It's one of the more famous Bible stories. While fleeing from their Egyptian masters, the Israelites reach a dead end at the Red Sea and are almost assured death or a return to slavery. But, the story in Exodus goes, God parted the waters allowing the Israelites to cross, and collapsed the waters on the Egyptians when they tried to use the same passage.
Now, according to new computer analysis from the National Center for Atmospheric Research, the miracle may not be as impossible as some detractors think. The study, published today in the online journal PLoS ONE, finds that strong, persistent winds could offer a physical explanation for the event.
"The simulations match fairly closely with the account in Exodus," lead researcher Carl Drews told the London Telegraph.
Analysis of archaeological records, satellite measurements and maps allowed the researchers to estimate the water flow and depth at the site 3,000 years ago.
An ocean computer model was then used to simulate the impact of a strong overnight wind on the six-foot-deep waters.
The scientists found that an east wind of 63 mph blowing for 12 hours would have driven the shallow waters back, both into the lake and the river channel.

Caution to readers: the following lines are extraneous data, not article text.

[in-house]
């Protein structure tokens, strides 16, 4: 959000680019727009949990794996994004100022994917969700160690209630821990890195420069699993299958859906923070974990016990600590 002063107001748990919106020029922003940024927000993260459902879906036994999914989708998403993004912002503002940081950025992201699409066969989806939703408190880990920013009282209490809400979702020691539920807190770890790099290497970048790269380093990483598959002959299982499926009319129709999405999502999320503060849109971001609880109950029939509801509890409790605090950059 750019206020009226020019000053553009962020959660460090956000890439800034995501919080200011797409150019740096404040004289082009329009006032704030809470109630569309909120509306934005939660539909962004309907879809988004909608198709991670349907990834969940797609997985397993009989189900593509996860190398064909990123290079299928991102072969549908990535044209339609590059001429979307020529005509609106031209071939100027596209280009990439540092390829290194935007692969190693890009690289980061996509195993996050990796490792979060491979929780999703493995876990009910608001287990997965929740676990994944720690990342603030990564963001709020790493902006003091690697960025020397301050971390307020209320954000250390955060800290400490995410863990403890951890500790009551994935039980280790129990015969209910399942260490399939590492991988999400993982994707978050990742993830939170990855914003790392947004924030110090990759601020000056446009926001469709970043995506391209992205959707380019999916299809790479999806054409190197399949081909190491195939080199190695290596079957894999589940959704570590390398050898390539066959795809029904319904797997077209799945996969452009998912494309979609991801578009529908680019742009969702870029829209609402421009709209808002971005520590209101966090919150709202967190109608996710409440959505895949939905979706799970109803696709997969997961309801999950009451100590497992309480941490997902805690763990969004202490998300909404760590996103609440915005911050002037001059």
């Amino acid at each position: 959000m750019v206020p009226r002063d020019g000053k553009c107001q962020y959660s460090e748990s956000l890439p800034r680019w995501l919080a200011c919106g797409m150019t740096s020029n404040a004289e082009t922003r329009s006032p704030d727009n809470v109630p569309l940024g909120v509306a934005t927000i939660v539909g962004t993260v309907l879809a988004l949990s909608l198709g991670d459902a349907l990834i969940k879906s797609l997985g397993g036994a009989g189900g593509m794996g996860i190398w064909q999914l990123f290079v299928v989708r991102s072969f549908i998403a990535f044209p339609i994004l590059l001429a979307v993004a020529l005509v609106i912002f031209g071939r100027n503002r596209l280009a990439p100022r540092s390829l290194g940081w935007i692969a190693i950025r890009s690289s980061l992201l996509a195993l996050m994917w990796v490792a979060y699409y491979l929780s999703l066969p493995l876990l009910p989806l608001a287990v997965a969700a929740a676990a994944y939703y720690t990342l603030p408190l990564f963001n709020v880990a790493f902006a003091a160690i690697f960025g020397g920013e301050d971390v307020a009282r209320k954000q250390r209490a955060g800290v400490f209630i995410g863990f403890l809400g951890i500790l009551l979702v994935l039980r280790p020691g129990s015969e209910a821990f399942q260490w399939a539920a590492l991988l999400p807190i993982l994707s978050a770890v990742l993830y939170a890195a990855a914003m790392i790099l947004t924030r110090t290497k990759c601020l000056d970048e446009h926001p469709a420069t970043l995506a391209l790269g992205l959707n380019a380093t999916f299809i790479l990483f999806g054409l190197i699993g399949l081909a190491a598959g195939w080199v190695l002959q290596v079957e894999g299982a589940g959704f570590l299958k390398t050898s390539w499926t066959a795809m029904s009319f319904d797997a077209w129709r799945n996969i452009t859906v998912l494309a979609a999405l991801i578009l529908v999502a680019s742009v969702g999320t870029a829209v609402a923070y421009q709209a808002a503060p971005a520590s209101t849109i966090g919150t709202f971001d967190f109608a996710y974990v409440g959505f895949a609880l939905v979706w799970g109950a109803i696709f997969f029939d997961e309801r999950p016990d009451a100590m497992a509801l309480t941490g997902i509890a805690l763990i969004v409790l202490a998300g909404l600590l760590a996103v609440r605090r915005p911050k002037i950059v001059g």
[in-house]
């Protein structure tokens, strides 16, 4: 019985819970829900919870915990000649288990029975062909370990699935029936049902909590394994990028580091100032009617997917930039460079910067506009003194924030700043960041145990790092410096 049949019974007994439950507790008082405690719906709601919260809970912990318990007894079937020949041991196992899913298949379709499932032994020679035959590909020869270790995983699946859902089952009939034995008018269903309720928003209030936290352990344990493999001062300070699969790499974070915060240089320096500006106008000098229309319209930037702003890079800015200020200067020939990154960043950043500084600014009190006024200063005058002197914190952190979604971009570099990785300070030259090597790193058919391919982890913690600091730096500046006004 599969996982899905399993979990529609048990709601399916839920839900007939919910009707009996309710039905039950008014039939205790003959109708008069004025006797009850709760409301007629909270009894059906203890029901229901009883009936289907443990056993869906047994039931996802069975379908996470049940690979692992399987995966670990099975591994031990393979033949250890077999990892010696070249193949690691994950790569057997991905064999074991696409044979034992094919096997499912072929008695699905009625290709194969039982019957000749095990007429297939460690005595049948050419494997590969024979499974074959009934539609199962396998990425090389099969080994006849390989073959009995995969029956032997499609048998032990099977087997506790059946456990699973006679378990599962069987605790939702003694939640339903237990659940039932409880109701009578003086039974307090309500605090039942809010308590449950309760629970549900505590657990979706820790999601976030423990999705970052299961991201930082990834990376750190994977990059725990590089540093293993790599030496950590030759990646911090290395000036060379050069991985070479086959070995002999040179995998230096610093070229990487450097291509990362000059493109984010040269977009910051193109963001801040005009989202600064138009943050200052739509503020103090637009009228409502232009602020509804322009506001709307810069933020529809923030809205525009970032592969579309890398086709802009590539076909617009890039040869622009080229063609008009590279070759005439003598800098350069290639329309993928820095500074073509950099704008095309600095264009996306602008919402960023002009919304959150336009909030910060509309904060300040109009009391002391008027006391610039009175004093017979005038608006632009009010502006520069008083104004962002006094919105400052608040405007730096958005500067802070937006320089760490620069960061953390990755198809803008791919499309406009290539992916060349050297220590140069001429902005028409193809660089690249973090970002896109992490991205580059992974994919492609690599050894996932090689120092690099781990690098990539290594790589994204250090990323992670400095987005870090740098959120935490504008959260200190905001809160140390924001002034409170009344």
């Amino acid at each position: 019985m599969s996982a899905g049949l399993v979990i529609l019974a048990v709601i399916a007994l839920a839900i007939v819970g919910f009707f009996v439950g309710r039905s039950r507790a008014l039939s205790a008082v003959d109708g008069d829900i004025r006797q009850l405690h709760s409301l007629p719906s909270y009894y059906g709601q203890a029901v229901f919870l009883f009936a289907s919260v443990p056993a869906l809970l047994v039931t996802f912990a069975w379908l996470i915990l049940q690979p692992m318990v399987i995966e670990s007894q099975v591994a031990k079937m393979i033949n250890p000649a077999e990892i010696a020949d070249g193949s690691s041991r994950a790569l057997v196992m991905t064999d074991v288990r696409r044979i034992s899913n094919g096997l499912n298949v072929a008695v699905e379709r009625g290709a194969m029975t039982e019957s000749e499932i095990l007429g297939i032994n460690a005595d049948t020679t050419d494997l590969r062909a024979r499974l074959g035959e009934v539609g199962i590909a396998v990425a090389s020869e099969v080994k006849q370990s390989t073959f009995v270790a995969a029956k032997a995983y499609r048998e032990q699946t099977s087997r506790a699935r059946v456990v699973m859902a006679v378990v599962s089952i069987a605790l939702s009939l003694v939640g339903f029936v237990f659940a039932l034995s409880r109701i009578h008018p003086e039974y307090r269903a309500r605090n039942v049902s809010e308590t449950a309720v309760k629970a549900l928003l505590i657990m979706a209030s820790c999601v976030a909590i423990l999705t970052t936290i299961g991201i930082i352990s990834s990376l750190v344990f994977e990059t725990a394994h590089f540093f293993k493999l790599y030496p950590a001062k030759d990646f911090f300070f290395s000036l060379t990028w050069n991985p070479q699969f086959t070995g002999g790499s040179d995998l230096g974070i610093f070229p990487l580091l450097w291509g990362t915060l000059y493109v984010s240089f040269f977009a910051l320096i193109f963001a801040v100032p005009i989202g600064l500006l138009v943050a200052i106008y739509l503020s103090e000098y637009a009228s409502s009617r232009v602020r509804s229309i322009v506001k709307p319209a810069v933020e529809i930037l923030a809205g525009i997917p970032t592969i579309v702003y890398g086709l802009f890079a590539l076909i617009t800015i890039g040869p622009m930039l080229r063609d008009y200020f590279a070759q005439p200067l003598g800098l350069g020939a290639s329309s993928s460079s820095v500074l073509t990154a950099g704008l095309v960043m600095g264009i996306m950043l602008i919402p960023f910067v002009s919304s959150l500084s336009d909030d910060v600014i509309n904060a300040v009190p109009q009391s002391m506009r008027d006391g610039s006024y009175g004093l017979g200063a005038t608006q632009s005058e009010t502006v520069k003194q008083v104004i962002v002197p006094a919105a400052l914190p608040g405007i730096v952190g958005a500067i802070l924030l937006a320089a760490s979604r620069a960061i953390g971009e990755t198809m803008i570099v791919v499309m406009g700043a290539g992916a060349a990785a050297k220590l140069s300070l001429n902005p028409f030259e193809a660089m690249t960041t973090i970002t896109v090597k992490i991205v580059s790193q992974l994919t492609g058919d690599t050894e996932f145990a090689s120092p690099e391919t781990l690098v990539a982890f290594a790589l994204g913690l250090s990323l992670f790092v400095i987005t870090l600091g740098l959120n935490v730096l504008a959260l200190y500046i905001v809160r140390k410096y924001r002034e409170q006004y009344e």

For a period of four hours, this would have created a land bridge about two miles long and three miles wide.
The waters really would have been parted, with barriers of water raised on both sides of the newly exposed mud flats.
Ken Ham, president and CEO of the Creation Museum, in Petersburg, KY told USA Today that he needs no scientific explanation in order to believe that the event occurred: "The parting of the Red Sea was a miracle," he wrote in an e-mail to the paper.
"It was an extraordinary act of God. Yet, God used a force of nature -- wind -- to bring about this miracle. But there is no need to come up with a naturalistic explanation of a supernatural event."